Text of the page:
After Lost Scores Are Found In Abandoned House, Musicians Give Life To Florence Price's Music

May 4, 2018

The work of classical music composer Florence Price, who was born in Little Rock in 1887, is getting national attention after a rare find.

Florence Price
Credit G. Nelidoff/Florence Price Papers, University or Arkansas Libraries

Price was the first African American woman to have her work played by a major American orchestra. She had a successful music career in her own time yet faded into the background after her death.

But, when stacks of her papers were found in an abandoned house in Illinois - including manuscripts, letters and diary fragments - that all changed.

In 2009, Vicki and Darrell Gatwood of St. Anne, Illinois. were renovating an abandoned house in desperate shape. The grass was overgrown, the floors were sunken and a tree had fallen and torn a hole in the roof.

As they looked around, they came across stacks of papers and kept seeing a name over and over: Florence Price.

Archivists Tim Nutt and Tom Dillard were working at the University of Arkansas in Fayetteville when the call came in about the discovery. So they traveled to Illinois to take a look, wondering what they would find.

"At that time, even though we were amazed by it, we didn't really know the full extent of exactly what was in that collection and how significant that find would be later on," says Tim Nutt, who is now director of the UAMS Library Historical Research Center in Little Rock.

The dilapidated house had also been vandalized.

Dillard says Price’s piano had been stolen and her papers strewn all over the floor. He says he thinks the Gatwoods could have easily shoveled up the papers, thrown them away and moved on with their renovations.

"It is really remarkable that we were able to get up there and get this collection, which had come so close to being lost," says Dillard, who is now retired and living in Little Rock.

Music Professor Linda Holzer of UA Little Rock, a Price scholar, says she thinks there’s an equation for success as a composer. She thinks the first is talent and drive, which she says Price had unquestionably.

"But another part of the equation is getting published. That makes it easier to get your works performed in concert and to go on to have commercial recordings and broadcasts of your music. In other words, to have your music live on after you," says Holzer. "Most of her concert works were still in manuscript form at the time of her death."

With the finding of Price’s lost and unknown works came a desire to have the manuscripts reconstructed, performed and recorded so the music could come to life.

The Center for Black Music Research in Chicago commissioned Trevor Weston, a music professor at Drew University, to create the long-lost Concerto in One Movement.

"I think at first it was daunting but the more that I felt like I got to know her - and that might sound strange, but I think in poetry, in visual art and in creative writing you get to know the essence of a person. So after playing through her music and getting a sense of who she was, it made it easier to make decisions," says Weston.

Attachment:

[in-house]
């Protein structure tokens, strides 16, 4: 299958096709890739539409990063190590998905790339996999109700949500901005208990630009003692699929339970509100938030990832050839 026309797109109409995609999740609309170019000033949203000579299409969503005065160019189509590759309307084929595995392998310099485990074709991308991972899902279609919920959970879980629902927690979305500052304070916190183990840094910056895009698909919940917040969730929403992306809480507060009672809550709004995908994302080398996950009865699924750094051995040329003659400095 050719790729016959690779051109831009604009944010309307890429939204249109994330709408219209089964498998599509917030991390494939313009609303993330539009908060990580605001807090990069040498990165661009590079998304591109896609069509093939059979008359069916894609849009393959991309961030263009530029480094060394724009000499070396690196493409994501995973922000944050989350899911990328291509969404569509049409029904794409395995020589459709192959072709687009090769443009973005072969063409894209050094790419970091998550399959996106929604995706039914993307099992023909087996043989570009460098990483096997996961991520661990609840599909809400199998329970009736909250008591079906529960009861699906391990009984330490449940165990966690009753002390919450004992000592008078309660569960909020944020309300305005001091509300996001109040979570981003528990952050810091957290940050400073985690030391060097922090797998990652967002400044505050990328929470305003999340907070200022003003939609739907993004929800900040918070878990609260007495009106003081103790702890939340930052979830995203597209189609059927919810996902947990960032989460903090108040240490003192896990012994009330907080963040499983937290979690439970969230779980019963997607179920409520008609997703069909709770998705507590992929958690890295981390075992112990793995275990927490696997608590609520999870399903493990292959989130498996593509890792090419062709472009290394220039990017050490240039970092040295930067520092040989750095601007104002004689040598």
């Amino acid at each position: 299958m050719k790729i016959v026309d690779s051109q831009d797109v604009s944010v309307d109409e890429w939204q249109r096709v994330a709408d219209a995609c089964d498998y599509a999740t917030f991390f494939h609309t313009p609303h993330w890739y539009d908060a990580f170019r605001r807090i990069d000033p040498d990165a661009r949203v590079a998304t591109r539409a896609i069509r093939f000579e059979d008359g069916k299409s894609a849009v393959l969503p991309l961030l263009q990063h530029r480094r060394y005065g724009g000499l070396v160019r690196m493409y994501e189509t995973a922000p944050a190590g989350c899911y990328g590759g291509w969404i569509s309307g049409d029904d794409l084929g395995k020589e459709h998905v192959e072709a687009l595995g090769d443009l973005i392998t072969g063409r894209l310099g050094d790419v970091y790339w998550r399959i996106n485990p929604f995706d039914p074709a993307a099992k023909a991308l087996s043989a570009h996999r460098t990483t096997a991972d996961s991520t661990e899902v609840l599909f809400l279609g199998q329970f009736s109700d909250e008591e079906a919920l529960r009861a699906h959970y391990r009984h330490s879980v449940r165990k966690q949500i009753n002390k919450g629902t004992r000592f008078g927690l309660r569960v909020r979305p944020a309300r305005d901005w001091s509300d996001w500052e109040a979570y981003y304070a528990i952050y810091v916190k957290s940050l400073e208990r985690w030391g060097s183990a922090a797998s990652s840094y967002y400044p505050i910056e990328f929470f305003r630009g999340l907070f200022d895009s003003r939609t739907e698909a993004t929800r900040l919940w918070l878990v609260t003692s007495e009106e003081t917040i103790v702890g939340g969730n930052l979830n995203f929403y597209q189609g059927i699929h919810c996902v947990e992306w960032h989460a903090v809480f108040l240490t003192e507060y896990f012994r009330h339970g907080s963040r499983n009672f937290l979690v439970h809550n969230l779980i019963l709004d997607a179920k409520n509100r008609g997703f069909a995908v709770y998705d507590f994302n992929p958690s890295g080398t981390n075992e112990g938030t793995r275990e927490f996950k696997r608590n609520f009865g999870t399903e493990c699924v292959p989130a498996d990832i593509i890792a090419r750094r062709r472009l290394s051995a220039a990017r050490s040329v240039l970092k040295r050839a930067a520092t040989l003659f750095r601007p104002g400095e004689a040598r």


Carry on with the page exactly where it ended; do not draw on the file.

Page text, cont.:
Other pieces found in the abandoned house that was once Florence Price’s summer home include two violin concertos.

Violinist Er-Gene Kahng with the University of Arkansas at Fayetteville premiered Price’s Violin Concerto No. 2 when the University held a three-day celebration of Florence Price in February. Kahng was also the soloist in a recording of both concertos recently released on the Albany Label, playing with the Janáček Philharmonic.

She spoke with Kyle Kellams of NPR-member station KUAF in Fayetteville shortly before the premiere about the partnership with the philharmonic, saying it was helpful to see their interpretations of Price’s music as well.

"Though there was a bit of a language barrier - and it may sound like a cliche - the fact that we have shared training in the language of music allowed for us to still - with very little time to get to know each other - explore the subtleties of music," said Kahng. "I think we came up with a product that all of us are very satisfied with and very proud to put forth as the result of a very honest, earnest effort."

Price wrote or sketched a total of four symphonies. The First and Third have been published and recorded. The Second remains somewhat of a mystery, and the Fourth will receive its premiere by the Fort Smith Symphony Orchestra Saturday, May 12.

Music director John Jetter explains it’s all part of a larger project to perform and record all four of her symphonies.

"It will be the first complete set of her symphonies and we will be recording that on the Naxos Label.  [They are] the largest classical music label in the world, so they have a terrific distribution and they have a huge interest in projects like this," says Jetter.

Price was recently honored posthumously by the Arkansas State Music Teachers Association. The association once denied her entry because of her race. Holzer of UA Little Rock played an instrumental role in having Florence Price honored. She accepted the award on behalf of Price at a ceremony in Orlando, Florida.

"So we've come a long way. And many of us are working to ensure that she isn't forgotten again," said Holzer.

KUAR also made its own Florence Price discovery recently in the form of an old cassette tape that contained a documentary produced by the station in 1994. Called "From Spiritual To Symphony," the program features rare interviews with Price’s music students and family friends. It was produced by musicologist Earnest Lamb, who played in the Arkansas Symphony, in collaboration with the late Ben Fry, long-time general manager of KUAR 89.1 and KLRE Classical 90.5.

The documentary, along with updated content and interviews, is part of a special program called, "Gathering The Pieces: The Florence Price Legacy" that airs Friday, May 4, at 7 p.m.